Microsoft Windows used to have a Briefcase feature. It was removed in Windows 8. This was a limited two-way file synchronization process. With BTSync, there can be many folders in sync. For example, multiple mobile devices can sync to the same PC or home folder.

Tested on
Galaxy Note version 1
Android 4.1.2
BitTorrent Sync v1.3.21.0

Windows 7 64bit
BitTorrent Sync 1.3.94

Related links

Creative Commons License
This work is licensed under a Creative Commons Attribution-NonCommercial-NoDerivs 3.0 Unported License.

Using Git with BitTorrent Sync

The various cloud sync services provide a good way to backup or remote a Git repository for ‘single developer’ situations. The main advantages are that the cost is minimal and no ‘server’ is required. In this post we use something quite different, the new BitTorrent Sync (BTSync) system.

Use Cases
1. Single developer on multiple devices, PC, laptop, mobile. Also see Single Developer Git Workflow, .
2. Easy, fast, and lightweight code sharing setup. See also Sneakernet with Git
3. Ad Hoc Version Control: How to do Ad Hoc Version Control, Ad Hoc Version Control With Git

BTSync is a serverless folder syncing system. Instead of using a remote server storage system, it creates a fast private peer-to-peer file sync system using a P2P protocol. Note it is not necessarily a replacement for a server, backup system, or even other services such as DropBox, more like a welcome addition that covers some limits that others may have, such as file size limitations, speed, and privacy.

Using this type of service is very easy. I took the easy way out and “forked” a very well written blog post by Sergei Shvetsov that did the same thing, only using DropBox. Using Git with Dropbox. In this post, however, I use BTSync and I am running on Windows (most blogs show examples on *nix). Of course, experienced Git users may approach this very differently. The following uses a console shell UI.

Process
1. Create a local repo
2. Create a “bare” repo that lives in the Synced folders
3. Add the bare repo as the origin of the local repo.

Result
Now on another system, the synced folder, which contains the bare repo is available as if it was created locally. During development or other uses, since we are using the working repo and only occasionally the ‘bare’ or origin repo in the synced folder, the synced folder is not constantly transferring data over the network to any other synced locations (there can be many).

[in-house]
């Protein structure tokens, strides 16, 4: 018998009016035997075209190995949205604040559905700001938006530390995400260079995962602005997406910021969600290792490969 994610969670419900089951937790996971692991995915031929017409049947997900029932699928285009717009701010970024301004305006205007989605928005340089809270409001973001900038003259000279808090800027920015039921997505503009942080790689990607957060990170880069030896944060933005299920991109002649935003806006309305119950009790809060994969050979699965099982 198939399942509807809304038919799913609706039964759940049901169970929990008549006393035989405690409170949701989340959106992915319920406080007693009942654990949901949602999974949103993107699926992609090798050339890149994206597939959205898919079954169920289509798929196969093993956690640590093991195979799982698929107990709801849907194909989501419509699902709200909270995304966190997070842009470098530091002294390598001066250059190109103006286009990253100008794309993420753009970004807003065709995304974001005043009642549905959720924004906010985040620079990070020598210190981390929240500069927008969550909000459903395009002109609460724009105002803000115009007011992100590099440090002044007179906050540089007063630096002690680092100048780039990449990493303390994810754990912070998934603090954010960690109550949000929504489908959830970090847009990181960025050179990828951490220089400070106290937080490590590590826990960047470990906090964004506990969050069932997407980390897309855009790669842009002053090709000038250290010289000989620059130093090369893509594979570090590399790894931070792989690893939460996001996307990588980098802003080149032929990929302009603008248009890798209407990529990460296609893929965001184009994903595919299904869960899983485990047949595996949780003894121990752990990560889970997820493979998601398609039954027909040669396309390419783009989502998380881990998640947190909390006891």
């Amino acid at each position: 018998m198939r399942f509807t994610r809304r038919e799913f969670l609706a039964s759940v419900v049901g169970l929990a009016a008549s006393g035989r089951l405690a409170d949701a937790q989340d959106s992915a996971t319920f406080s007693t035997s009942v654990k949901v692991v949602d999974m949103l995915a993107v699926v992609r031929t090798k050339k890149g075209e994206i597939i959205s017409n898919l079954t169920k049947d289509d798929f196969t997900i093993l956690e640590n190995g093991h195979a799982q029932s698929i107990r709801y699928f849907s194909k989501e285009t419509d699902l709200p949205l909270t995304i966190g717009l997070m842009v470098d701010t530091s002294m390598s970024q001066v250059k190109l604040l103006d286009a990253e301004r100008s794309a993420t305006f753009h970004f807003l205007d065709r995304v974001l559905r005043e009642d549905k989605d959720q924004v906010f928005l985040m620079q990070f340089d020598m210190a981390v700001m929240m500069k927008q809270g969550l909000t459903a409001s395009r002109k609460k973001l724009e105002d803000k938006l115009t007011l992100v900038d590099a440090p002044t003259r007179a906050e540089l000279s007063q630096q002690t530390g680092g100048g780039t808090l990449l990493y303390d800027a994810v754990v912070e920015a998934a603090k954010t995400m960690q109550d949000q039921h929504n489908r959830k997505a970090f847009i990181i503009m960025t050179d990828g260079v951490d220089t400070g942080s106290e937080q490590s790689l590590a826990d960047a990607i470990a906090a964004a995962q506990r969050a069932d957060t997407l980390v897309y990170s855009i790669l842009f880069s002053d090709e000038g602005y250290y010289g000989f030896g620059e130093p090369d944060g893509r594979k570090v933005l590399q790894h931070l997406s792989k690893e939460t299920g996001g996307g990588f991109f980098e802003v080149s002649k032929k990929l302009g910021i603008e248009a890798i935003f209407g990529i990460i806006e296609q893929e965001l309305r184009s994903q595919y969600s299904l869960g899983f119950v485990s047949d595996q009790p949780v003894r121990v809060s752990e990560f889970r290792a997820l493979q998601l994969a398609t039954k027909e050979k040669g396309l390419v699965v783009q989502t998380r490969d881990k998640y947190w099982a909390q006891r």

This approach is diagrammed below. (On mobile device this ASCII diagram using <PRE> tag looks horrible.) Two systems with the two Git repos:

+-----------------+                     +----------------+
|     Local       |                     |     Local      |
|     Repo        |                     |     Repo       |
+-----------------+                     +----------------+
      ^ +                                    +   ^
      | |                                    |   |
      | | push/pull                          |   |  push/pull
      | |                                    |   |
      | |                                    +   |
      + v                                    v   +
+-----------------+         BT Sync     +----------------+
|      Bare       | <-----------------+ |      Bare      |
|      repo       | +------------------>|      repo      |
+-----------------+                     +----------------+

Alternatives
Of course whenever possible direct access to remote repos from a clone is preferred, or via a server. For private use and 5 users, Bitbucket offers free code repositories.

Example
Below is a walkthrough of this process using a Windows cmd shell.

Create a local repository

C:\temp\git-on-BTSync>git init new-project
Initialized empty Git repository in C:/temp/git-on-BTSync/new-project/.git/

C:\temp\git-on-BTSync>cd new-project
C:\temp\git-on-BTSync\new-project>echo "" > README.txt

git add .
C:\temp\git-on-BTSync\new-project>git commit -m "Initial Commit"
[master (root-commit) dcb3f2b] Initial Commit
 1 file changed, 1 insertion(+)
 create mode 100644 README.txt

Create a new ‘bare’ repo inside of local BTSynced folder

new-project>mkdir C:\Users\jbetancourt\BTSync\git
C:\new-project>git init --bare C:\Users\jbetancourt\BTSync\git\new-project.git
Initialized empty Git repository in C:/Users/jbetancourt/BTSync/git/new-project.git/